archive: SETI FW: [ASTRO] Physics News Update - September 15, 1998

SETI FW: [ASTRO] Physics News Update - September 15, 1998

Larry Klaes ( lklaes@zoomtel.com )
Thu, 17 Sep 1998 19:04:07 -0400

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From: Ron Baalke
Sent: Thursday, September 17, 1998 4:38 PM
To: astro@lists.mindspring.com
Subject: [ASTRO] Physics News Update - September 15, 1998

PHYSICS NEWS UPDATE
The American Institute of Physics Bulletin of Physics News
Number 391 September 15, 1998 by Phillip F. Schewe and Ben
Stein

ANOMALOUS ACCELERATION. Data from several spacecraft,
including Pioneer 10 and 11, Galileo, and Ulysses, provide
evidence for an unexplained, weak, long-range acceleration, a new
report shows. Position and velocity information is derived from
radio signals sent from the craft to the Deep Space Network back on
Earth. Any change in velocity over time can be ascribed to a
variety of known sources: the sun and planets, the solar wind, the
Milky Way, the Kuiper belt, etc. But even after taking this all into
account, as well as other possibilities such as the presence of dark
matter in the solar system (only a millionth of a solar mass of dark
matter could reside within the orbit of Uranus, it is estimated) or
gas leakage from the vehicles themselves, a small acceleration in the
direction of the Sun---8 x 10^-8 cm/sec^2 for Pioneer 10---remains
unaccounted for. Signs of this anomaly first appeared in the
Pioneer tracking as long ago as 1980; Pioneer 10 was launched in
1972 and is presently 70 astronomical units from Earth. Now six
space scientists, armed with many years of Pioneer data,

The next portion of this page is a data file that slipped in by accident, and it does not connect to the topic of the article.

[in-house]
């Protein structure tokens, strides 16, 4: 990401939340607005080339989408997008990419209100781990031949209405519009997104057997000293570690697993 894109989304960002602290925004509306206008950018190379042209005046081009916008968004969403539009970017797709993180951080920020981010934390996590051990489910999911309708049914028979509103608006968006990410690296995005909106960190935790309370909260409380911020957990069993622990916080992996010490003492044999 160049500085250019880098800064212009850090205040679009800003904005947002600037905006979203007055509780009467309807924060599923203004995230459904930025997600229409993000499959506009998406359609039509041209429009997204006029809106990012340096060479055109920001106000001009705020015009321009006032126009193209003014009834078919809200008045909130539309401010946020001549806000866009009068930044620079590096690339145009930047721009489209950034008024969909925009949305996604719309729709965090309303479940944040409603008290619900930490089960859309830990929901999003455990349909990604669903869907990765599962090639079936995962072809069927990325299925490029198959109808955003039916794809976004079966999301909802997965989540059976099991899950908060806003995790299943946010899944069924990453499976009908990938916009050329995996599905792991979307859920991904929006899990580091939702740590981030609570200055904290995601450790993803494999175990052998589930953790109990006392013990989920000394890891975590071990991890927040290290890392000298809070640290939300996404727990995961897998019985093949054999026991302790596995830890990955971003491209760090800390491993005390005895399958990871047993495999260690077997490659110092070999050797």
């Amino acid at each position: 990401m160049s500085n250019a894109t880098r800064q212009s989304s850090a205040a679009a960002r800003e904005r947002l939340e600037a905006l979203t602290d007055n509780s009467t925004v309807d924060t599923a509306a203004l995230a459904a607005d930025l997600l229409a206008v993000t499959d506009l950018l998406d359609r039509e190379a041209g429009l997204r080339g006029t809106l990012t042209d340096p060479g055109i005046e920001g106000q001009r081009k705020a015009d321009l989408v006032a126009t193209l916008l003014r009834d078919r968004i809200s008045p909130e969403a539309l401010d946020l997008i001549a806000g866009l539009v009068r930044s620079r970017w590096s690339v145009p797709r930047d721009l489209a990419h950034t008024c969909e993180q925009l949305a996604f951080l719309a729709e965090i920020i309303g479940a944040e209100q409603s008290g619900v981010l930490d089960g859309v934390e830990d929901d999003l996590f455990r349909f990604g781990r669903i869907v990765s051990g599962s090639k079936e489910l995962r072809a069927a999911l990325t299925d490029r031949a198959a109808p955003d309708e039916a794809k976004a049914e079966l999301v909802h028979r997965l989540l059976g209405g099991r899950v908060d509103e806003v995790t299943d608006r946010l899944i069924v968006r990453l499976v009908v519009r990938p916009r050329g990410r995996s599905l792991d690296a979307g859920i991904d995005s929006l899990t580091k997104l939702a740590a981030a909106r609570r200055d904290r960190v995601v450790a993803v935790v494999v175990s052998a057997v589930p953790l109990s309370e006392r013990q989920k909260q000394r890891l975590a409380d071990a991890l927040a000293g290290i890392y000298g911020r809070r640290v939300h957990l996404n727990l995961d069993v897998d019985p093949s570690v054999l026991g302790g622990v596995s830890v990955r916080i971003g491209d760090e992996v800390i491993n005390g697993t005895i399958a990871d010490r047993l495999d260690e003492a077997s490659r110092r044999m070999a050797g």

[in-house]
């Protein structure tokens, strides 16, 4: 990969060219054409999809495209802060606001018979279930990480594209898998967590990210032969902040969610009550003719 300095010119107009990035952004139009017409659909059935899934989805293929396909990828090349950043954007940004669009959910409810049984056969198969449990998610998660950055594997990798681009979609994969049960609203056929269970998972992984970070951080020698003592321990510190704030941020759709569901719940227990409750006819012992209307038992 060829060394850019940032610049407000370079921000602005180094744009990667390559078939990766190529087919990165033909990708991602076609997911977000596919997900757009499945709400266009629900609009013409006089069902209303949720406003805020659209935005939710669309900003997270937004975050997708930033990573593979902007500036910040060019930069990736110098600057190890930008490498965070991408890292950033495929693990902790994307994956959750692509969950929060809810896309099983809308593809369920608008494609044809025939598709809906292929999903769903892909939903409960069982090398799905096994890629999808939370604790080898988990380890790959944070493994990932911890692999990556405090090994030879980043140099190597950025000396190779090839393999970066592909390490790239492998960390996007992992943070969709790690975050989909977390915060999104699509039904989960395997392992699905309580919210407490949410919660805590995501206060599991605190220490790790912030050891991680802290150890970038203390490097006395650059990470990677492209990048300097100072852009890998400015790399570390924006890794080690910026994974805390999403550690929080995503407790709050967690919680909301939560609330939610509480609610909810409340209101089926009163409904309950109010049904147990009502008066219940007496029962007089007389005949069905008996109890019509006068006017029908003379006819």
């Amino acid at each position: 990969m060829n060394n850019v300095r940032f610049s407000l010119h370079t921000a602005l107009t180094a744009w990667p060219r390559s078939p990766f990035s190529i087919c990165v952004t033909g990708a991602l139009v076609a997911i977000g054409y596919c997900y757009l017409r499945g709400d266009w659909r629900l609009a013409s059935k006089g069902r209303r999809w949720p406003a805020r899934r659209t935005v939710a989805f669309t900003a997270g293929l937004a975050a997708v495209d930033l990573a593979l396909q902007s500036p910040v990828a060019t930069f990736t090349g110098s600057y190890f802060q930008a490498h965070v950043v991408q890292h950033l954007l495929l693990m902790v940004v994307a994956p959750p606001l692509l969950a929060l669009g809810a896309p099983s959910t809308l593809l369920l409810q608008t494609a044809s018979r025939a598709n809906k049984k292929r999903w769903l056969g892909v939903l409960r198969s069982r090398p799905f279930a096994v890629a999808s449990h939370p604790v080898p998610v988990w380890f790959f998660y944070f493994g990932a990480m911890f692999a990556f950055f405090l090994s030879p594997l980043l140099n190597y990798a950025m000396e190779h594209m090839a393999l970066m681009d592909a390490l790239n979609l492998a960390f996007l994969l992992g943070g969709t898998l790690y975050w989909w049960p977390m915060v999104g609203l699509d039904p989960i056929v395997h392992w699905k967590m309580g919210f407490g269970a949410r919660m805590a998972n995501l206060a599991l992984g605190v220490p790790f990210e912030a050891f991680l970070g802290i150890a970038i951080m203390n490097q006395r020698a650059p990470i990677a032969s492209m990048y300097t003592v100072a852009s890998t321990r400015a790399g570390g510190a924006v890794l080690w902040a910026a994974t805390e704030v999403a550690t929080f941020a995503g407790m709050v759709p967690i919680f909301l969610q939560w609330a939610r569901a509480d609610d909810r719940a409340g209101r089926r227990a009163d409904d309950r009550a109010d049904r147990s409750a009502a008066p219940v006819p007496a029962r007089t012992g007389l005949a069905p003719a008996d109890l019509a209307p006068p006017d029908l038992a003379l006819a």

supplemented with trajectory information from Galileo and Ulysses,
have carried out the first thorough analysis of the problem and find
the anomaly to be as persistent as ever. (The Voyager spacecraft
are less useful for determining acceleration anomalies.) The
researchers doubt but do not rule out the possibility of a novel
gravitational effect or other kind of new physics. Alternative
explanations include subtle systematic errors in the data analysis or
unexpected aspects of space navigation. Further work on this
problem may extend to the observed motions of planets, comets,
and the proposed Pluto Express craft. (John D. Anderson et al.,
Physical Review Letters, tentatively 5 October 1998; contact John
Anderson at JPL, 818-354-3956, john.d.anderson@jpl.nasa.gov; or
Michael Nieto at Los Alamos, 505-667-6127, mmn@mmn.lanl.gov;
journalists can obtain copies of the article from AIP Public
Information.)

THE MOST ACCURATE MEASUREMENT YET OF THE
PLANCK CONSTANT, the number which describes the
bundle-like nature of matter and energy at the atomic and subatomic
levels, has been carried out by NIST physicists, instantly improving
the accuracy of related fundamental constants (such as electron
mass, proton mass, and Avogadro's number) and paving the way
for a quantum-based definition of mass. Carrying out an
experiment first proposed by Brian Kibble of the National Physical
Laboratory in England (011-44-171-594-7845), a NIST group
(Edwin Williams, 301-975-4206) determined Planck's constant,
otherwise known as h, by using a "moving-coil watt balance," an
apparatus with a kilogram mass connected to a metal coil in a
magnetic field. Injecting a current through the coil created an
upward magnetic force which exactly balanced the downward force
of gravity on the mass. In a second step, the group allowed the coil
to move downward, measuring its velocity and the voltage it
generated. In both steps, the electrical power associated with the
mechanical motions of the system contained quantities proportional
to Planck's constant, allowing the researchers to extract the value
of h while cancelling out factors such as the geometry of the setup.
The team calculated a value for h of 6.62606891 x 10-34
Joule-seconds, with an uncertainty of 89 parts per billion, two times
better than previously published measurements. Their watt-balance
setup ultimately promises to lead to a definition of the kilogram
based on quantum units, rather than one based on the stalwart
physical artifact currently stored in France. (Physical Review
Letters, 21 September 1998; figure at
www.aip.org/physnews/graphics)